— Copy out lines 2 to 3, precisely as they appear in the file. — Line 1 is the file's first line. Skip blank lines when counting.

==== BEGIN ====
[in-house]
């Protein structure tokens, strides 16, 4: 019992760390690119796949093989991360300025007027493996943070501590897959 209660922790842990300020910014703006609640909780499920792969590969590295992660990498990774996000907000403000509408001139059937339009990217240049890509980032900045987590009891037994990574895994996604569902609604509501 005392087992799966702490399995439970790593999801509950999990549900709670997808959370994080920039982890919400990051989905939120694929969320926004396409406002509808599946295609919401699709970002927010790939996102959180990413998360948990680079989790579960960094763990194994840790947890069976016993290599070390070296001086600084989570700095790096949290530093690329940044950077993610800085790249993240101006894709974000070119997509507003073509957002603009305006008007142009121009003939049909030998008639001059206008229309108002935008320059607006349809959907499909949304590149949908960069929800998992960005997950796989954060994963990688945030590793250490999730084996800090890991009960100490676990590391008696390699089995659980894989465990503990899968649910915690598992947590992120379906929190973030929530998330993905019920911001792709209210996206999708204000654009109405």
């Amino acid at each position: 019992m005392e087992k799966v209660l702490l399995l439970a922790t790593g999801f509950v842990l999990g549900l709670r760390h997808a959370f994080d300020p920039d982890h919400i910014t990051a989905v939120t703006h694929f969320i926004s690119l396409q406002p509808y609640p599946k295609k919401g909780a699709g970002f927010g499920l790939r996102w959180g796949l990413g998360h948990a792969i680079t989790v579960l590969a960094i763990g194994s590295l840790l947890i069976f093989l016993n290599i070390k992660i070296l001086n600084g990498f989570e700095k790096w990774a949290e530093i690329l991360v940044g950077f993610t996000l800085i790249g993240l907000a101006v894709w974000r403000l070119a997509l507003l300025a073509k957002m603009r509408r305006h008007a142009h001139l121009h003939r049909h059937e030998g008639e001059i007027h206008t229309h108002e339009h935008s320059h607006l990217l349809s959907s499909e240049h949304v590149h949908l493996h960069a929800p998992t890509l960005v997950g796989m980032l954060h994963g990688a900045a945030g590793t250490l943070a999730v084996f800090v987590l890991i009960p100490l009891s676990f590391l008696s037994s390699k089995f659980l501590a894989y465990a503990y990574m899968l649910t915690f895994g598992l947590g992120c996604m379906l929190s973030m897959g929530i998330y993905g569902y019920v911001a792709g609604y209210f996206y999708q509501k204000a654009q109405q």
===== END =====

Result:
């Protein structure tokens, strides 16, 4: 019992760390690119796949093989991360300025007027493996943070501590897959 209660922790842990300020910014703006609640909780499920792969590969590295992660990498990774996000907000403000509408001139059937339009990217240049890509980032900045987590009891037994990574895994996604569902609604509501 005392087992799966702490399995439970790593999801509950999990549900709670997808959370994080920039982890919400990051989905939120694929969320926004396409406002509808599946295609919401699709970002927010790939996102959180990413998360948990680079989790579960960094763990194994840790947890069976016993290599070390070296001086600084989570700095790096949290530093690329940044950077993610800085790249993240101006894709974000070119997509507003073509957002603009305006008007142009121009003939049909030998008639001059206008229309108002935008320059607006349809959907499909949304590149949908960069929800998992960005997950796989954060994963990688945030590793250490999730084996800090890991009960100490676990590391008696390699089995659980894989465990503990899968649910915690598992947590992120379906929190973030929530998330993905019920911001792709209210996206999708204000654009109405």
């Amino acid at each position: 019992m005392e087992k799966v209660l702490l399995l439970a922790t790593g999801f509950v842990l999990g549900l709670r760390h997808a959370f994080d300020p920039d982890h919400i910014t990051a989905v939120t703006h694929f969320i926004s690119l396409q406002p509808y609640p599946k295609k919401g909780a699709g970002f927010g499920l790939r996102w959180g796949l990413g998360h948990a792969i680079t989790v579960l590969a960094i763990g194994s590295l840790l947890i069976f093989l016993n290599i070390k992660i070296l001086n600084g990498f989570e700095k790096w990774a949290e530093i690329l991360v940044g950077f993610t996000l800085i790249g993240l907000a101006v894709w974000r403000l070119a997509l507003l300025a073509k957002m603009r509408r305006h008007a142009h001139l121009h003939r049909h059937e030998g008639e001059i007027h206008t229309h108002e339009h935008s320059h607006l990217l349809s959907s499909e240049h949304v590149h949908l493996h960069a929800p998992t890509l960005v997950g796989m980032l954060h994963g990688a900045a945030g590793t250490l943070a999730v084996f800090v987590l890991i009960p100490l009891s676990f590391l008696s037994s390699k089995f659980l501590a894989y465990a503990y990574m899968l649910t915690f895994g598992l947590g992120c996604m379906l929190s973030m897959g929530i998330y993905g569902y019920v911001a792709g609604y209210f996206y999708q509501k204000a654009q109405q």